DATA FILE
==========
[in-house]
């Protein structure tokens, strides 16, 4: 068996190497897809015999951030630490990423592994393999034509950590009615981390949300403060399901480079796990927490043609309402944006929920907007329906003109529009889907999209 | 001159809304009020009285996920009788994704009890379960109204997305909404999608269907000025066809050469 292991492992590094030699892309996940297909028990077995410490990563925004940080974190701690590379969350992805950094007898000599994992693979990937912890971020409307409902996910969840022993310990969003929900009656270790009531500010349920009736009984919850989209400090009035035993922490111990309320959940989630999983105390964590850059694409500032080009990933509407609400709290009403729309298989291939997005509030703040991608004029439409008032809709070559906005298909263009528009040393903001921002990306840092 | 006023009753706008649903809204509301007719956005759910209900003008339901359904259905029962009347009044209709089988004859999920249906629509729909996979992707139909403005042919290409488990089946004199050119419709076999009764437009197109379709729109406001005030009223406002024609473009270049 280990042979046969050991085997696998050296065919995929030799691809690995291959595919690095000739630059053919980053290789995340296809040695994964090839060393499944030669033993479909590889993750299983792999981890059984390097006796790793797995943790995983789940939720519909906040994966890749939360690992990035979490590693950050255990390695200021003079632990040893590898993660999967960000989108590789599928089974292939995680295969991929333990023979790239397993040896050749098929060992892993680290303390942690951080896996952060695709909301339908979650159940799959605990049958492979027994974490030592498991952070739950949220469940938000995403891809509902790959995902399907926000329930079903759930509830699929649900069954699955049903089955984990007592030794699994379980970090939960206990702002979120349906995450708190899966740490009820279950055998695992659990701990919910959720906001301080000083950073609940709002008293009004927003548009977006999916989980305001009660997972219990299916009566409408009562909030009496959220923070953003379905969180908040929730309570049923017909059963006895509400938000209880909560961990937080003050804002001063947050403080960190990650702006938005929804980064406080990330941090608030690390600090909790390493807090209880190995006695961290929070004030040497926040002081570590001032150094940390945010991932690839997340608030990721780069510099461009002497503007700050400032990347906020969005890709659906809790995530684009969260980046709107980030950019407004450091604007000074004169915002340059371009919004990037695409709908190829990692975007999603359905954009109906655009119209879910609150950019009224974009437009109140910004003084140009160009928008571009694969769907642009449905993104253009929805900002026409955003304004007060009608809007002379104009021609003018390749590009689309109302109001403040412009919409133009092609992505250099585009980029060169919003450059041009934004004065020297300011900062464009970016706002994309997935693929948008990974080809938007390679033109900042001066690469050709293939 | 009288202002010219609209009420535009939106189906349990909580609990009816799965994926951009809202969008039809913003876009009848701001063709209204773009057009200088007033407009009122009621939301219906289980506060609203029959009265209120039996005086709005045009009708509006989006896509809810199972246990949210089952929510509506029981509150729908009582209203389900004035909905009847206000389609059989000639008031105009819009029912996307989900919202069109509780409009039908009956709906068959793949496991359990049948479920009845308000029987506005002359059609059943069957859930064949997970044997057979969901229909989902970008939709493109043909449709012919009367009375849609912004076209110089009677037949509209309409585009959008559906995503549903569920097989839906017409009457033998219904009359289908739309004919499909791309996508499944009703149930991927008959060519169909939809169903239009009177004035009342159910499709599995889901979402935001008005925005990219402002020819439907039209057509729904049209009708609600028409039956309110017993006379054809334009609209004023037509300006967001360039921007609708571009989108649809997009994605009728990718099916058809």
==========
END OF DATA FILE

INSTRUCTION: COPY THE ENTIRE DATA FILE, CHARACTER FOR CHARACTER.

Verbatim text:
[in-house]
């Protein structure tokens, strides 16, 4: 068996190497897809015999951030630490990423592994393999034509950590009615981390949300403060399901480079796990927490043609309402944006929920907007329906003109529009889907999209 | 001159809304009020009285996920009788994704009890379960109204997305909404999608269907000025066809050469 292991492992590094030699892309996940297909028990077995410490990563925004940080974190701690590379969350992805950094007898000599994992693979990937912890971020409307409902996910969840022993310990969003929900009656270790009531500010349920009736009984919850989209400090009035035993922490111990309320959940989630999983105390964590850059694409500032080009990933509407609400709290009403729309298989291939997005509030703040991608004029439409008032809709070559906005298909263009528009040393903001921002990306840092 | 006023009753706008649903809204509301007719956005759910209900003008339901359904259905029962009347009044209709089988004859999920249906629509729909996979992707139909403005042919290409488990089946004199050119419709076999009764437009197109379709729109406001005030009223406002024609473009270049 280990042979046969050991085997696998050296065919995929030799691809690995291959595919690095000739630059053919980053290789995340296809040695994964090839060393499944030669033993479909590889993750299983792999981890059984390097006796790793797995943790995983789940939720519909906040994966890749939360690992990035979490590693950050255990390695200021003079632990040893590898993660999967960000989108590789599928089974292939995680295969991929333990023979790239397993040896050749098929060992892993680290303390942690951080896996952060695709909301339908979650159940799959605990049958492979027994974490030592498991952070739950949220469940938000995403891809509902790959995902399907926000329930079903759930509830699929649900069954699955049903089955984990007592030794699994379980970090939960206990702002979120349906995450708190899966740490009820279950055998695992659990701990919910959720906001301080000083950073609940709002008293009004927003548009977006999916989980305001009660997972219990299916009566409408009562909030009496959220923070953003379905969180908040929730309570049923017909059963006895509400938000209880909560961990937080003050804002001063947050403080960190990650702006938005929804980064406080990330941090608030690390600090909790390493807090209880190995006695961290929070004030040497926040002081570590001032150094940390945010991932690839997340608030990721780069510099461009002497503007700050400032990347906020969005890709659906809790995530684009969260980046709107980030950019407004450091604007000074004169915002340059371009919004990037695409709908190829990692975007999603359905954009109906655009119209879910609150950019009224974009437009109140910004003084140009160009928008571009694969769907642009449905993104253009929805900002026409955003304004007060009608809007002379104009021609003018390749590009689309109302109001403040412009919409133009092609992505250099585009980029060169919003450059041009934004004065020297300011900062464009970016706002994309997935693929948008990974080809938007390679033109900042001066690469050709293939 | 009288202002010219609209009420535009939106189906349990909580609990009816799965994926951009809202969008039809913003876009009848701001063709209204773009057009200088007033407009009122009621939301219906289980506060609203029959009265209120039996005086709005045009009708509006989006896509809810199972246990949210089952929510509506029981509150729908009582209203389900004035909905009847206000389609059989000639008031105009819009029912996307989900919202069109509780409009039908009956709906068959793949496991359990049948479920009845308000029987506005002359059609059943069957859930064949997970044997057979969901229909989902970008939709493109043909449709012919009367009375849609912004076209110089009677037949509209309409585009959008559906995503549903569920097989839906017409009457033998219904009359289908739309004919499909791309996508499944009703149930991927008959060519169909939809169903239009009177004035009342159910499709599995889901979402935001008005925005990219402002020819439907039209057509729904049209009708609600028409039956309110017993006379054809334009609209004023037509300006967001360039921007609708571009989108649809997009994605009728990718099916058809």